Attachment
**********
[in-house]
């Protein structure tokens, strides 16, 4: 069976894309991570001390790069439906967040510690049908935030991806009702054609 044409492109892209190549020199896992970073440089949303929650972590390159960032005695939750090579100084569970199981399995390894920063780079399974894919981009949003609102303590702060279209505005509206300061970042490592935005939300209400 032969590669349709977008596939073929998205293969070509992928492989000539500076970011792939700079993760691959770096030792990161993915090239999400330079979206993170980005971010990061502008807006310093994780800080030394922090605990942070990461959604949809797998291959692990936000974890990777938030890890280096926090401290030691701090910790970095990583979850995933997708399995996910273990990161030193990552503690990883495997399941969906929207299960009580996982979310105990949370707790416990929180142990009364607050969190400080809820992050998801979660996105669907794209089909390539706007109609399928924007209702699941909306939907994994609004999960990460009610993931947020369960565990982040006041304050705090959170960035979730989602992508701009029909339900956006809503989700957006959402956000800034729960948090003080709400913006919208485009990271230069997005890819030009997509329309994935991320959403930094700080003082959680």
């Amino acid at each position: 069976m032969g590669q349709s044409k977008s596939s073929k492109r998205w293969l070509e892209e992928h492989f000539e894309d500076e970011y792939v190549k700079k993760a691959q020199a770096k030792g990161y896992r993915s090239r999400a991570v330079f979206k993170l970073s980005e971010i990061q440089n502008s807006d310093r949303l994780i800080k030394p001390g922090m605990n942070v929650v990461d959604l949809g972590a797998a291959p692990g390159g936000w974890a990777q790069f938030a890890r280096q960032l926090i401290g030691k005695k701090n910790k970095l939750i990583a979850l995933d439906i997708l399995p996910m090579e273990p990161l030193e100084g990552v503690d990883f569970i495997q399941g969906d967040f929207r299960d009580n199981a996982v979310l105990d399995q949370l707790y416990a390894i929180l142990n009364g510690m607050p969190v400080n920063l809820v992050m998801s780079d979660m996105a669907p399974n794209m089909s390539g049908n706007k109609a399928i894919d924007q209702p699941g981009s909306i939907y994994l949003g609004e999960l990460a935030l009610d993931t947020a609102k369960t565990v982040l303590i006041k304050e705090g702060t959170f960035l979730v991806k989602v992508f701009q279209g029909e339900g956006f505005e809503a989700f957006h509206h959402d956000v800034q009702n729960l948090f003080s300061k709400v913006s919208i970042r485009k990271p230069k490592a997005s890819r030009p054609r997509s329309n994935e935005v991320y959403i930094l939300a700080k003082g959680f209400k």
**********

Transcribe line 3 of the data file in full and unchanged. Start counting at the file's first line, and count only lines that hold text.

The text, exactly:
């Amino acid at each position: 069976m032969g590669q349709s044409k977008s596939s073929k492109r998205w293969l070509e892209e992928h492989f000539e894309d500076e970011y792939v190549k700079k993760a691959q020199a770096k030792g990161y896992r993915s090239r999400a991570v330079f979206k993170l970073s980005e971010i990061q440089n502008s807006d310093r949303l994780i800080k030394p001390g922090m605990n942070v929650v990461d959604l949809g972590a797998a291959p692990g390159g936000w974890a990777q790069f938030a890890r280096q960032l926090i401290g030691k005695k701090n910790k970095l939750i990583a979850l995933d439906i997708l399995p996910m090579e273990p990161l030193e100084g990552v503690d990883f569970i495997q399941g969906d967040f929207r299960d009580n199981a996982v979310l105990d399995q949370l707790y416990a390894i929180l142990n009364g510690m607050p969190v400080n920063l809820v992050m998801s780079d979660m996105a669907p399974n794209m089909s390539g049908n706007k109609a399928i894919d924007q209702p699941g981009s909306i939907y994994l949003g609004e999960l990460a935030l009610d993931t947020a609102k369960t565990v982040l303590i006041k304050e705090g702060t959170f960035l979730v991806k989602v992508f701009q279209g029909e339900g956006f505005e809503a989700f957006h509206h959402d956000v800034q009702n729960l948090f003080s300061k709400v913006s919208i970042r485009k990271p230069k490592a997005s890819r030009p054609r997509s329309n994935e935005v991320y959403i930094l939300a700080k003082g959680f209400k």